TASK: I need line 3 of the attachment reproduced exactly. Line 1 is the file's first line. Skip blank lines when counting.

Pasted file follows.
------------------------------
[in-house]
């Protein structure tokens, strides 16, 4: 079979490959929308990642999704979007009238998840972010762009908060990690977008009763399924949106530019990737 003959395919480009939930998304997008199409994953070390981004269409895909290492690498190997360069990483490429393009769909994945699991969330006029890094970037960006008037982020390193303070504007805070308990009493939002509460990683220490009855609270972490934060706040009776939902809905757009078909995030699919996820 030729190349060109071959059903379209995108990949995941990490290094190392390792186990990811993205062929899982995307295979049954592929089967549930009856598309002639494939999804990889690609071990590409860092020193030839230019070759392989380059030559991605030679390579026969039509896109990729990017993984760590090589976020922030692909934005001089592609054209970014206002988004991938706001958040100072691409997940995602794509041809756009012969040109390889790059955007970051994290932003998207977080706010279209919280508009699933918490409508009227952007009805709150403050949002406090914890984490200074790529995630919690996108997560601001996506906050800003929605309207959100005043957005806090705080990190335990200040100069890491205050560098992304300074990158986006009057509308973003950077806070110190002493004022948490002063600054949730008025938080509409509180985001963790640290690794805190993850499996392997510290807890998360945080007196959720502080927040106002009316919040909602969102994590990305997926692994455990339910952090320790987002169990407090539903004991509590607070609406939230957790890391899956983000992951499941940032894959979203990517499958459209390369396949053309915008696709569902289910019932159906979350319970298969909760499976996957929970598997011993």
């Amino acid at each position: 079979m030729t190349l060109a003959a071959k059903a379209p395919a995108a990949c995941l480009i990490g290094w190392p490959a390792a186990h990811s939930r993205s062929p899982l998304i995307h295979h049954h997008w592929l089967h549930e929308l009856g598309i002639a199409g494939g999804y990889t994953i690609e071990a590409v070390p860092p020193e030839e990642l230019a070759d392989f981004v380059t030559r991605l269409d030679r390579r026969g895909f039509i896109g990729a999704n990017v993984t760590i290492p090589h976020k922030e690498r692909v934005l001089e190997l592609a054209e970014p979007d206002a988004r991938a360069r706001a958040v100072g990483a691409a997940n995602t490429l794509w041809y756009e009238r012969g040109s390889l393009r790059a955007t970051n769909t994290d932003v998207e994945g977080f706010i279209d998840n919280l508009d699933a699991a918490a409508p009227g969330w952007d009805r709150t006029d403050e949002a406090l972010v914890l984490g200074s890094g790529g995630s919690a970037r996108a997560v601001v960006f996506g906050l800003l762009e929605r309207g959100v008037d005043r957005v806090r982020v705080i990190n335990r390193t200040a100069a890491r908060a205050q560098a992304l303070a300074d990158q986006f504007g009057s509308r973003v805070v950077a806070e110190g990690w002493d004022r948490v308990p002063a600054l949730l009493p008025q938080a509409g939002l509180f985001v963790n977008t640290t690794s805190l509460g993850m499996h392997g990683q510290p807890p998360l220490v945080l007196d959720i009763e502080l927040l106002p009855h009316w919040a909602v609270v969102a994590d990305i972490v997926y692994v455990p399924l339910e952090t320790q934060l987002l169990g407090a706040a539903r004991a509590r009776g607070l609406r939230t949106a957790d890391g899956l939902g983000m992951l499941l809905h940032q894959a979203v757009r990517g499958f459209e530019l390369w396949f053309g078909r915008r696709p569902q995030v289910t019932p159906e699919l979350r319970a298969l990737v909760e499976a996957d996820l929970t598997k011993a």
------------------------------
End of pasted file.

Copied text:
């Amino acid at each position: 079979m030729t190349l060109a003959a071959k059903a379209p395919a995108a990949c995941l480009i990490g290094w190392p490959a390792a186990h990811s939930r993205s062929p899982l998304i995307h295979h049954h997008w592929l089967h549930e929308l009856g598309i002639a199409g494939g999804y990889t994953i690609e071990a590409v070390p860092p020193e030839e990642l230019a070759d392989f981004v380059t030559r991605l269409d030679r390579r026969g895909f039509i896109g990729a999704n990017v993984t760590i290492p090589h976020k922030e690498r692909v934005l001089e190997l592609a054209e970014p979007d206002a988004r991938a360069r706001a958040v100072g990483a691409a997940n995602t490429l794509w041809y756009e009238r012969g040109s390889l393009r790059a955007t970051n769909t994290d932003v998207e994945g977080f706010i279209d998840n919280l508009d699933a699991a918490a409508p009227g969330w952007d009805r709150t006029d403050e949002a406090l972010v914890l984490g200074s890094g790529g995630s919690a970037r996108a997560v601001v960006f996506g906050l800003l762009e929605r309207g959100v008037d005043r957005v806090r982020v705080i990190n335990r390193t200040a100069a890491r908060a205050q560098a992304l303070a300074d990158q986006f504007g009057s509308r973003v805070v950077a806070e110190g990690w002493d004022r948490v308990p002063a600054l949730l009493p008025q938080a509409g939002l509180f985001v963790n977008t640290t690794s805190l509460g993850m499996h392997g990683q510290p807890p998360l220490v945080l007196d959720i009763e502080l927040l106002p009855h009316w919040a909602v609270v969102a994590d990305i972490v997926y692994v455990p399924l339910e952090t320790q934060l987002l169990g407090a706040a539903r004991a509590r009776g607070l609406r939230t949106a957790d890391g899956l939902g983000m992951l499941l809905h940032q894959a979203v757009r990517g499958f459209e530019l390369w396949f053309g078909r915008r696709p569902q995030v289910t019932p159906e699919l979350r319970a298969l990737v909760e499976a996957d996820l929970t598997k011993a």